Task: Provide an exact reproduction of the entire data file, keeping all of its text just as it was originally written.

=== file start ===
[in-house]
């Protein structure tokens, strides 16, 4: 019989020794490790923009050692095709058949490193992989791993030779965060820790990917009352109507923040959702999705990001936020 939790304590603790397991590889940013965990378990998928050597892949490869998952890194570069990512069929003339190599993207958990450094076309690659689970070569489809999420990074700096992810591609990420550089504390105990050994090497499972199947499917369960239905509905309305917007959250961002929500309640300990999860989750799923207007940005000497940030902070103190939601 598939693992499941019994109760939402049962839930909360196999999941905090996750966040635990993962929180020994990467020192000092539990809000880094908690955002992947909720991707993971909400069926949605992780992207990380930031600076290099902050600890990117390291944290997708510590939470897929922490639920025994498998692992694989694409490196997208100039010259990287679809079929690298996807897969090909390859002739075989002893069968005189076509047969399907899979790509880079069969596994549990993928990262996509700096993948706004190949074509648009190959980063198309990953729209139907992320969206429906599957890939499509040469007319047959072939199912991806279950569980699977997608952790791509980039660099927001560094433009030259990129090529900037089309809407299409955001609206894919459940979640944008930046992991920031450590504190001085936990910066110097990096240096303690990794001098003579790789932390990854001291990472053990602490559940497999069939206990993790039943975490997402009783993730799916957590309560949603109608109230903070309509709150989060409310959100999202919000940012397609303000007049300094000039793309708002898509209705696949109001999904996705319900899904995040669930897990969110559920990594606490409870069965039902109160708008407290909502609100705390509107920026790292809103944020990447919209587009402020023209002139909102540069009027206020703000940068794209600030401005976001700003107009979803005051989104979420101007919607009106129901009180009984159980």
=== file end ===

[in-house]
């Protein structure tokens, strides 16, 4: 019989020794490790923009050692095709058949490193992989791993030779965060820790990917009352109507923040959702999705990001936020 939790304590603790397991590889940013965990378990998928050597892949490869998952890194570069990512069929003339190599993207958990450094076309690659689970070569489809999420990074700096992810591609990420550089504390105990050994090497499972199947499917369960239905509905309305917007959250961002929500309640300990999860989750799923207007940005000497940030902070103190939601 598939693992499941019994109760939402049962839930909360196999999941905090996750966040635990993962929180020994990467020192000092539990809000880094908690955002992947909720991707993971909400069926949605992780992207990380930031600076290099902050600890990117390291944290997708510590939470897929922490639920025994498998692992694989694409490196997208100039010259990287679809079929690298996807897969090909390859002739075989002893069968005189076509047969399907899979790509880079069969596994549990993928990262996509700096993948706004190949074509648009190959980063198309990953729209139907992320969206429906599957890939499509040469007319047959072939199912991806279950569980699977997608952790791509980039660099927001560094433009030259990129090529900037089309809407299409955001609206894919459940979640944008930046992991920031450590504190001085936990910066110097990096240096303690990794001098003579790789932390990854001291990472053990602490559940497999069939206990993790039943975490997402009783993730799916957590309560949603109608109230903070309509709150989060409310959100999202919000940012397609303000007049300094000039793309708002898509209705696949109001999904996705319900899904995040669930897990969110559920990594606490409870069965039902109160708008407290909502609100705390509107920026790292809103944020990447919209587009402020023209002139909102540069009027206020703000940068794209600030401005976001700003107009979803005051989104979420101007919607009106129901009180009984159980």